Many train or tram users should be familiar with the situation: While you are waiting for the train, someone nearby starts a phone call that you cannot ignore. Unintentionally, you are witness to numerous private dramas and discussions and within a few seconds the person calling is sorted into a drawer: handsome, nerdy, person with whom one would like to have a beer with.
A team of researchers from the London School of Economics in Great Britain and the Universities of Pittsburgh and Pennsylvania in the US used this situation for an experiment in order to gain knowledge about the discrimination against women wearing headscarves in Germany. The results of the study have just been published in the prestigious “American Journal of Political Science”.
The researchers used actresses making phone calls at 26 train stations in major German cities. The first group of women presented themselves as not migrants, the second group as migrants through their demeanor and statements about life in Germany, and the third group wore a hijab. All the women spoke loudly about an alleged sister who wanted to go back to work after the birth of her children. The statements on this varied: once the actresses sharply criticized the sister’s decision, another time they rated it as positive, or they were more neutral.
The women then apparently accidentally dropped a bag of lemons. Did someone help them pick up the fruit rolling on the platform? And did the reactions turn out differently depending on what attitude you had previously expressed?
The researchers’ first observation: When the content of the conversation was the same, there was no difference in the reactions of passers-by in the two groups without a hijab. In three quarters of the situations, the actresses were offered help. “However, this changed as soon as a woman wore a headscarf,” says one of the authors of the study. Then the proportion of situations in which help was offered was around eight percentage points lower. “We prove that women with a headscarf in Germany are systematically treated differently in their everyday life than people without a headscarf.” The researchers see this as a scientific confirmation of the numerous reports by women wearing headscarves about discrimination in everyday situations.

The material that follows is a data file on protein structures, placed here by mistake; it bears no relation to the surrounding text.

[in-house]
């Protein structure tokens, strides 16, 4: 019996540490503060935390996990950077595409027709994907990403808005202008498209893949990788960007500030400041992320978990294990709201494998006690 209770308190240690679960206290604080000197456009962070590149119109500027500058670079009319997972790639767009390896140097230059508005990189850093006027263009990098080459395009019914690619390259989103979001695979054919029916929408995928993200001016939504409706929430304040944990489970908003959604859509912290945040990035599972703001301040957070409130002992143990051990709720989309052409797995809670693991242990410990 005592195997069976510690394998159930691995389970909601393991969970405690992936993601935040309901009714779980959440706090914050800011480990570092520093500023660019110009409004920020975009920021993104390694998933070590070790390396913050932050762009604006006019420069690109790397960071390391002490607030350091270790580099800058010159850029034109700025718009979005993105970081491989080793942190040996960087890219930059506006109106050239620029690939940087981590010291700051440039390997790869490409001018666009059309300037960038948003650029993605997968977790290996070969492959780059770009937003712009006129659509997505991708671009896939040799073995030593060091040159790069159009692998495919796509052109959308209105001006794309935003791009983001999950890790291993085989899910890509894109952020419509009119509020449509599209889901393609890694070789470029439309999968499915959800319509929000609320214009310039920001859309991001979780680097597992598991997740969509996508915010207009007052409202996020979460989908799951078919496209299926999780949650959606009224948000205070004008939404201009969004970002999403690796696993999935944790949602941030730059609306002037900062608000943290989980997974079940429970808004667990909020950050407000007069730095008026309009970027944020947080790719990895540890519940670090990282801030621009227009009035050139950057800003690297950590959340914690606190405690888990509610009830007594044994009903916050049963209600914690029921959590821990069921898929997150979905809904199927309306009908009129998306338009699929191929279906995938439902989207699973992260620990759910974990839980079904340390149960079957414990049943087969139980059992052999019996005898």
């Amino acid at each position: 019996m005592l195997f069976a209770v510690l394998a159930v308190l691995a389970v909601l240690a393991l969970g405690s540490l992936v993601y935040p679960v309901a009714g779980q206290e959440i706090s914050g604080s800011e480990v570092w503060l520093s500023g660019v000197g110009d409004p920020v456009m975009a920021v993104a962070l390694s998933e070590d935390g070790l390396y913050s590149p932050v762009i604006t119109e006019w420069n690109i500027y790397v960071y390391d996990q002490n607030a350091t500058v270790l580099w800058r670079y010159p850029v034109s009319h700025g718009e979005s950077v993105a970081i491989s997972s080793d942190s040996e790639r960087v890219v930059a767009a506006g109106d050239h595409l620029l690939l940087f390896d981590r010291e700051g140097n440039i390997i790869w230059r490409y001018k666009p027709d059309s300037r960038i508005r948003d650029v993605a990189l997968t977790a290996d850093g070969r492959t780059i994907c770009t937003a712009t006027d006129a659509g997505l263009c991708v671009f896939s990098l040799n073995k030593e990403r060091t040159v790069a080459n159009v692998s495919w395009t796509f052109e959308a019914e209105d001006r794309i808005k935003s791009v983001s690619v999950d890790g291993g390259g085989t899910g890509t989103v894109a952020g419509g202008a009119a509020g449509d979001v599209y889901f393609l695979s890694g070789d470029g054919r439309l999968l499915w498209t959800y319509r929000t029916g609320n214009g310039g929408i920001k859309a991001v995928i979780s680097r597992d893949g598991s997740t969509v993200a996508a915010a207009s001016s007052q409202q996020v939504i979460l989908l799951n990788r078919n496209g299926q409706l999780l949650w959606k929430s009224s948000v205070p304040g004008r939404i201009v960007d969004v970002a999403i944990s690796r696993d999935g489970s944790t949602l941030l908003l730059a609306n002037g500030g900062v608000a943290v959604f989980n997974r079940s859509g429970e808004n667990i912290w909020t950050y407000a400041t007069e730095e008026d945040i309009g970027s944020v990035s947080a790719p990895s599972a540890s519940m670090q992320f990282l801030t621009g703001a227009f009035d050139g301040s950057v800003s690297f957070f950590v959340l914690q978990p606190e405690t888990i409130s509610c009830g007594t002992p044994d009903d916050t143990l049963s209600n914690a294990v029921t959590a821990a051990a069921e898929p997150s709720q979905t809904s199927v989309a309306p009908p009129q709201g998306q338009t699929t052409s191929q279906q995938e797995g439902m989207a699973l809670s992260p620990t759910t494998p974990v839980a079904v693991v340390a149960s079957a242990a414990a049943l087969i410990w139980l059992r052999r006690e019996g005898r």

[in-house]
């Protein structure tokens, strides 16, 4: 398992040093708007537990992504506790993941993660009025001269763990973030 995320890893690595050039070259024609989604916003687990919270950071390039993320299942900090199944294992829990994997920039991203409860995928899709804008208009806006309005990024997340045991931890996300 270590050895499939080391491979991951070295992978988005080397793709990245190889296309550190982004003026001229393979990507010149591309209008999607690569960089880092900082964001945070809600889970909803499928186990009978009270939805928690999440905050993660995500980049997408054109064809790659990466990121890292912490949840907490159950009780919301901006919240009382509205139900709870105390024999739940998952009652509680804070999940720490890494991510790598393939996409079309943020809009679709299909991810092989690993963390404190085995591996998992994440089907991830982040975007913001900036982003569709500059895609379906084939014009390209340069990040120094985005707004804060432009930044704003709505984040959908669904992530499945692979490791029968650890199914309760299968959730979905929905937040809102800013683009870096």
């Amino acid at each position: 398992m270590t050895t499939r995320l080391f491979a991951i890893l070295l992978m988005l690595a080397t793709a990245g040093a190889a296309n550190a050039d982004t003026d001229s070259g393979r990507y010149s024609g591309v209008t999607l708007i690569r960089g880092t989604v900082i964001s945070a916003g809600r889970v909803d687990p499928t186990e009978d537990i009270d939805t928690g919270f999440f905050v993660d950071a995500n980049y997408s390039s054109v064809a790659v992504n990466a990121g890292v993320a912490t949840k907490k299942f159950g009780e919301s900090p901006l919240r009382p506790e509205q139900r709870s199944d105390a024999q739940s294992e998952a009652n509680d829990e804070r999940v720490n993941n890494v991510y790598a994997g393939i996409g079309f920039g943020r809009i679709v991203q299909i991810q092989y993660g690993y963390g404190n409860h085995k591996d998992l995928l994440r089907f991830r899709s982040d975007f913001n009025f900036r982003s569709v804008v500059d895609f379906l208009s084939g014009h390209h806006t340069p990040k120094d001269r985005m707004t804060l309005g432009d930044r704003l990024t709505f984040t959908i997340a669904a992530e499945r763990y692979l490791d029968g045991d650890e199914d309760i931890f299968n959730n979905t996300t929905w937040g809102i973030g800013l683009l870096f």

The second finding: the content of the phone call only influenced the behavior of passers-by in the case of the actresses with the hijab. If they showed a progressive worldview by praising their supposed sister for going back to work, they were helped much more often than those wearing headscarves who showed a more conservative family image. For women without a headscarf, the content of the phone call made no difference.
The researchers see the result as evidence that many people automatically adopt very conservative values in women who wear headscarves. “In fact, the results of numerous studies show that such prejudices are wrong or out of date. The values of people with a migration background are considerably more similar to those of the majority society than many think.” The researcher also draws attention to an unfair double standard: “While women with headscarves were discriminated in our experiment if they revealed a conservative view of the world, this was not the case for women without a headscarf and a migration background.”
Another interesting detail in the results of the investigation: Although male and female passers-by discriminated equally against wearing headscarves, only women behaved differently if they had previously overheard a progressive phone call. To make sure that the majority of the 3,700 passers-by involved in the experiment perceive the phone call as progressive in their own way, the researchers chose the topic of work and family because attitudes have changed significantly in recent decades. Whereas in 1980 three quarters of women in Germany agreed that women should primarily look after the children while the husband was earning money, in the mid-2010s it was only 20 percent. A survey of men’s attitudes on this issue is not mentioned in the study.
Against the background of his results, the experiment formulates clear demands on politics to reduce discrimination and prejudice. It is important to create spaces in which people with and without a migration background can meet and create a common identity, it says. “Mere contact between people with different backgrounds is not enough, it is important to do something together to create identity.” However, this is not the responsibility of people with a migration background; rather, research confirms that integration is a task for society as a whole.